Breakfast was a real eye-opener…and a belly buster!!!  The big plank-style table in the sunny kitchen was filled with fresh rolls from the oven and MASHED POTATOES! At breakfast!  Accompanying the potatoes were sausages, eggs, pancakes…and endless big pitchers of ice cold milk.   I never saw so much food.  AND every ounce of it was gone before the dishes were cleared.  Lunch and supper were equally impressive.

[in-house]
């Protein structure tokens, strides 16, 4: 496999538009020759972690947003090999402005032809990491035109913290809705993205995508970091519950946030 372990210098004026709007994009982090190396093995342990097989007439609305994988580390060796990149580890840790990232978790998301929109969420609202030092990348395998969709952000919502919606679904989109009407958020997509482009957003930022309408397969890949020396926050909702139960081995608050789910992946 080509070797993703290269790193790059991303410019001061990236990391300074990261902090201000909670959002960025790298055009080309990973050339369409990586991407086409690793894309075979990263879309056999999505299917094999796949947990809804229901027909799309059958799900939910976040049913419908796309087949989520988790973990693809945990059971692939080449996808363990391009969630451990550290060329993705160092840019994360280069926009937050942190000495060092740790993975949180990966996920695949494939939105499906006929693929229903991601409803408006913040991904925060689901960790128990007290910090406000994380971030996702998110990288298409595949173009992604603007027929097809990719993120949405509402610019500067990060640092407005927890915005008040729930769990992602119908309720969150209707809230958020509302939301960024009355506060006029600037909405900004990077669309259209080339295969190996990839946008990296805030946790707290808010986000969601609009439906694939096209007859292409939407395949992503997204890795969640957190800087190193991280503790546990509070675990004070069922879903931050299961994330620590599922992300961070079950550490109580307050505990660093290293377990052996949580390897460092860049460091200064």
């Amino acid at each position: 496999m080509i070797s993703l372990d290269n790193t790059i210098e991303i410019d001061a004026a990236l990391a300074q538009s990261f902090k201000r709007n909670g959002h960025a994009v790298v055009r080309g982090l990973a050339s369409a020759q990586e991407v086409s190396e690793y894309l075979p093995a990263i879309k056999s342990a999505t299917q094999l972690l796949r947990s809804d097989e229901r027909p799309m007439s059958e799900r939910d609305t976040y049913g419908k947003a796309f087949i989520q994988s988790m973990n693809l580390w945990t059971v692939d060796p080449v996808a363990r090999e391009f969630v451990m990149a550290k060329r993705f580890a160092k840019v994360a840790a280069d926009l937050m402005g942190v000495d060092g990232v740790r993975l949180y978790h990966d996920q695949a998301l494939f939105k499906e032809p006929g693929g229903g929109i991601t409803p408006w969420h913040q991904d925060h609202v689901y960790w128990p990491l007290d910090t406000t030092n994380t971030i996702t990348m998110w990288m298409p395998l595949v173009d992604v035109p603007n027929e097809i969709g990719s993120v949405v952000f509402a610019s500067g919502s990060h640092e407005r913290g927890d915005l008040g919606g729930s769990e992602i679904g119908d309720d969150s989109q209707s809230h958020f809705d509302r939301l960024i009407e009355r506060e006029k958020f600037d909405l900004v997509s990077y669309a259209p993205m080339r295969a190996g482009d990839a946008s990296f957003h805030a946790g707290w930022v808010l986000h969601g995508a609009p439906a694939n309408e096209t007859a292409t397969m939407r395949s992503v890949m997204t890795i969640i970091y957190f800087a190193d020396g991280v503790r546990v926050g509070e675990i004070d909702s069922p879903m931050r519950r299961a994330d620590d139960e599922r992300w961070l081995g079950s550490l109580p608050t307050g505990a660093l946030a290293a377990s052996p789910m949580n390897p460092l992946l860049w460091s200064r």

After breakfast the boys drove an ancient and rusty Ford pickup truck to a nearby field where the little kids picked up stones and piled them into a trailer.  I knew the truck was a Ford because my father was in the auto parts business and he taught me all the automotive logos before I could read.  Once the trailer was full, we were put into the bed of the pickup truck…bouncing across the fields toward an old stone wall where the stones were unloaded.  Filthy, sweaty, mosquito bitten and smelling like “old dog” we headed back to the farm house at noon for lunch.  Outside the farmhouse sat an old pump and a bucket filled with water.  One of the boys primed the pump with the bucket of water and we all “cleaned up” sharing the big bar of Ivory soap and water that was frigid even in the central New York midsummer temperatures.